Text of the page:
Are prejudices hard-wired? - WALB.com, Albany News, Weather, Sports

Are prejudices hard-wired?

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June 28, 2005
by Orrin Schonfeld

Los Angeles-- Is it possible to have racial biases without even knowing it? Research on a primitive part of the brain suggests that it is. But a new experiment shows that simply putting biases into words may help us overcome them.

MRI scanners let neuroscientist Matthew Lieberman peer deep inside the brain to observe a region called the amygdala. It reacts to perceived threats, and studies have shown it may be involved in expressing unconscious racial biases.

"White Americans tend to show greater activity in a part of the brain called the amygdala when they’re looking at African American faces, compared to when they’re looking at Caucasian American faces," said Lieberman.

But the amygdala also responds to unfamiliar things in the environment, so researchers couldn’t be sure if this increased activity actually showed racial biases.

To find out, Lieberman scanned the amygdalas of African American subjects while they looked at African American faces. It turned out their response was the same as that of Caucasian subjects. "African Americans, unlike Caucasian Americans, are not likely to find other African American faces to be novel. It may have something more to do with the sort of learned associations."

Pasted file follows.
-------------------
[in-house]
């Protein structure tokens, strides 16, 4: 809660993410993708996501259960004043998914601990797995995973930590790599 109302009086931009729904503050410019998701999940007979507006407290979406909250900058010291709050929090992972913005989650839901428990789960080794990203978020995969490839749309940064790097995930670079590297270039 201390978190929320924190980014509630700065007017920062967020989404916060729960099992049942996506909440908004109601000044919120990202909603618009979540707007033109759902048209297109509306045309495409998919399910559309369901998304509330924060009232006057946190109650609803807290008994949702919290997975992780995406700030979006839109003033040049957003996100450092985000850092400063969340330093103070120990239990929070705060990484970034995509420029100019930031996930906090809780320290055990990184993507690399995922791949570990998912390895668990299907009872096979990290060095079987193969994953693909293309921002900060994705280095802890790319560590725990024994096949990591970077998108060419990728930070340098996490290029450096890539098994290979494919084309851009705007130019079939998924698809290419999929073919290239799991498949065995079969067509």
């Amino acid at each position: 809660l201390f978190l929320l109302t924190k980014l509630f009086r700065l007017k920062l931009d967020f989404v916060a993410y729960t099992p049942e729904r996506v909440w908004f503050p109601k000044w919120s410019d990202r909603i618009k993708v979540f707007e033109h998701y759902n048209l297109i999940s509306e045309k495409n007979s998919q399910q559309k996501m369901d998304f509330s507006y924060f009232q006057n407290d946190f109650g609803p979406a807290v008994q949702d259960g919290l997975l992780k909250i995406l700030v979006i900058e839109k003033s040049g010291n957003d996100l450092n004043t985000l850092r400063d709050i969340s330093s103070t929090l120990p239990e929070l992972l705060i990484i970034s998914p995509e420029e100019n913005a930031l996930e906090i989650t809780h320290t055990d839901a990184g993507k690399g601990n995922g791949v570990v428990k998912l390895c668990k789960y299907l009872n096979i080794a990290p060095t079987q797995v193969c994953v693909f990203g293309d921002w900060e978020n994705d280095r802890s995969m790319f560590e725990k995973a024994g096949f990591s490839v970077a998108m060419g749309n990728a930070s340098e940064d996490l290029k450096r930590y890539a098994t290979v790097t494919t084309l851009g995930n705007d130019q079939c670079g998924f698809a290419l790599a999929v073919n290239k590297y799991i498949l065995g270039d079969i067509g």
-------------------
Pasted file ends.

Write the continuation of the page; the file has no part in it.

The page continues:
The results, published in the journal Nature Neuroscience, suggest that amygdala activity does reveal subtle racial biases.

But Lieberman also found that when subjects from both races matched words to the images, the amygdala response to African American faces disappeared. "Putting our reactions at least into words in our own minds may be something that allows us to sort of engage in interactions that are more free of bias."

Lieberman stresses that these findings are only a first step in exploring the biology of racial biases.

Columbia University Neuroscientist Joy Hirsch agrees. "This study actually raised more questions at the end than they provide answers." She adds that racial bias may be too complex-- and personal-- for neuroscience to fully explain.

Future experiments on the amygdala may include people of other ethnicities.

Read more about it at Science Central.

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